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Committee votes to delay changes to Georgia special elections

Secretary of State Brad Raffensperger and general counsel Ryan Germany testify before the House Governmental Affairs Committee on Tuesday. The committee approved an amended version of House Bill 757 that would start partisan primaries in special elections next year. MARK NIESSE / MARK.NIESSE@AJC.COM
Secretary of State Brad Raffensperger and general counsel Ryan Germany testify before the House Governmental Affairs Committee on Tuesday. The committee approved an amended version of House Bill 757 that would start partisan primaries in special elections next year. MARK NIESSE / MARK.NIESSE@AJC.COM

A House committee voted Tuesday to delay creating partisan primaries for Georgia special elections until next year, avoiding a head-to-head Republican fight between U.S. Sen. Kelly Loeffler and U.S. Rep. Doug Collins.

The House Governmental Affairs Committee approved the revised bill on a 9-6 vote, moving it toward a vote in the full House. A previous version of the bill had stalled after Gov. Brian Kemp threatened to veto a partisan primary this year for Loeffler's U.S. Senate seat.

Under the proposal, a special election for Loeffler’s post would go forward as planned in November, with candidates from all political parties competing on the same ballot. The top two candidates would advance to a runoff if none wins a majority.

A special election is required to fill the final two years of former U.S. Sen. Johnny Isakson’s term after he retired in December.

The idea for a partisan primary in this year's election had made House Bill 757 a battle between supporters of Loeffler, whom Kemp appointed to replace Isakson, and Collins, a prominent defender of President Donald Trump during impeachment proceedings.

Now that partisan primaries in special elections wouldn't begin until 2021, their faceoff won't occur until November. Three Democrats are also in the race: educator Matt Lieberman, former federal prosecutor Ed Tarver and the Rev. Raphael Warnock.

The bill's sponsor, state Rep. Barry Fleming, said partisan primaries would help set the field of candidates so that there's just ultimately one Republican and one Democrat competing.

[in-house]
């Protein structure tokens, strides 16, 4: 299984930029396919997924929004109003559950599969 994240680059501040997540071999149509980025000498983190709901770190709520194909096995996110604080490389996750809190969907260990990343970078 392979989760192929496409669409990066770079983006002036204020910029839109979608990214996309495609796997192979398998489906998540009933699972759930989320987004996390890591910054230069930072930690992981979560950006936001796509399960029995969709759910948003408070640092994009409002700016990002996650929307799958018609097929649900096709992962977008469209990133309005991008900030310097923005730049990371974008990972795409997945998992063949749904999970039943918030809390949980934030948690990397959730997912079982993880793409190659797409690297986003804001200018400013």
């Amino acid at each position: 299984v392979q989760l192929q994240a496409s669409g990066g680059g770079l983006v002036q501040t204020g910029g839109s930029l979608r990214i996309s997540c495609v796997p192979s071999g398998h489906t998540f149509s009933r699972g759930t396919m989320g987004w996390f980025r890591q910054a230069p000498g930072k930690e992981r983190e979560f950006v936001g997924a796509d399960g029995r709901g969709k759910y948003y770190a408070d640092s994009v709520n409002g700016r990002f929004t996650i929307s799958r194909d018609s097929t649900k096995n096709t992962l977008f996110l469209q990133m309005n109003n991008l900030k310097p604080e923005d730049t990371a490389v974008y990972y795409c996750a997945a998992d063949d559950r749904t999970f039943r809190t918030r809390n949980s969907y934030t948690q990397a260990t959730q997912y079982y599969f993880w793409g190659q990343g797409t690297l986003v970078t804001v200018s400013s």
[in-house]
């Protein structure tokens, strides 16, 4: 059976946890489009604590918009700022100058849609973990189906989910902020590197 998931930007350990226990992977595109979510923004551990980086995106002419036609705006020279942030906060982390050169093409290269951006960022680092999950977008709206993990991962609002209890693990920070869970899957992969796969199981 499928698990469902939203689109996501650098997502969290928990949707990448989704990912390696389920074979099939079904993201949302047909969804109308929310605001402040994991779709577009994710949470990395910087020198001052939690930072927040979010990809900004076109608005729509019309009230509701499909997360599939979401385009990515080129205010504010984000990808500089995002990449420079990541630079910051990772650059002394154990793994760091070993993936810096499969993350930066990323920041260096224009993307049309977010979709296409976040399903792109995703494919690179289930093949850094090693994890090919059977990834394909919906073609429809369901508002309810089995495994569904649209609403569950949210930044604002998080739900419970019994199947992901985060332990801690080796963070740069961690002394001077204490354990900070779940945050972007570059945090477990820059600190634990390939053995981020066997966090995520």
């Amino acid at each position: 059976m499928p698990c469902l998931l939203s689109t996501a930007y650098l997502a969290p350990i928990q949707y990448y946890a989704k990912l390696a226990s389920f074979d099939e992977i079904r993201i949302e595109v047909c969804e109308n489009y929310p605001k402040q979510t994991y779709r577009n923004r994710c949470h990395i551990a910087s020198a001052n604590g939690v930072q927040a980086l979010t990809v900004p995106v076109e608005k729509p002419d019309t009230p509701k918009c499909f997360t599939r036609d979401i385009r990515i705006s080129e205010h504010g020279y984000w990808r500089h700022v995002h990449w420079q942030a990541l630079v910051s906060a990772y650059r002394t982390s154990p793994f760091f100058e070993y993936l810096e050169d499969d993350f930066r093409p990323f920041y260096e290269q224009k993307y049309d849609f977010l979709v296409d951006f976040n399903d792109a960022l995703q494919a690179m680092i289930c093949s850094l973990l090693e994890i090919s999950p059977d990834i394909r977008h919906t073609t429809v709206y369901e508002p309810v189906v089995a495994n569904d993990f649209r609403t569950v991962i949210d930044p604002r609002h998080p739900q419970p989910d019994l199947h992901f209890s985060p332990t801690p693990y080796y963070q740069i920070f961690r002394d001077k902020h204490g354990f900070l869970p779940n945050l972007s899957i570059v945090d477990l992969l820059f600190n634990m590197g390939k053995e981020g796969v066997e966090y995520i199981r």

“You narrow the election down to a few candidates to choose from,” said Fleming, a Republican from Harlem. “When we have special elections, we don’t narrow that field.”

Democrats, who had been eager for a Republican primary conflict this year, voted against the bill now that it wouldn’t take effect until after the U.S. Senate special election is over.

"If the policy change is good beginning in January 2021, it should be good now," said Minority Leader Bob Trammell, a Democrat from Luthersville. "A primary process allows the voters an opportunity to examine the candidates very carefully. Then we emerge with a clear picture in the November general election."

The legislation calls for partisan primaries in special elections to occur at the same time as regularly scheduled primaries, usually in May. Multicandidate races would still occur if an office becomes vacant after the period when candidates sign up to run in March.

The bill also seeks partisan primaries for special elections for state House and state Senate seats that become vacant after the General Assembly concludes its annual legislative session. Then, the winners of the Republican and Democratic primaries would meet in a follow-up election. Vacancies that occur during legislative sessions would still be elected through special elections as they’re currently held.

Some legislators said they’re worried that adding new elections in addition to special elections will come with a hefty expense for taxpayers.

“Now we have another election on top of that , and it would be a great concern and cost to counties, especially our rural ones,” said Todd Edwards of the Association County Commissioners of Georgia, which advocates for county governments.

Part of the bill would take effect this year.

The measure would make clear that Secretary of State Brad Raffensperger has the authority to set the candidate qualifying period for the special election for the U.S. Senate. Raffensperger has said he wants to hold candidate qualifying during the first week in March, the same time candidates in other races file their intention to run.

While Georgia secretaries of state have for decades determined when candidates can sign up to run for office, this bill was designed to avoid potential lawsuits about Raffensperger’s authority to do so.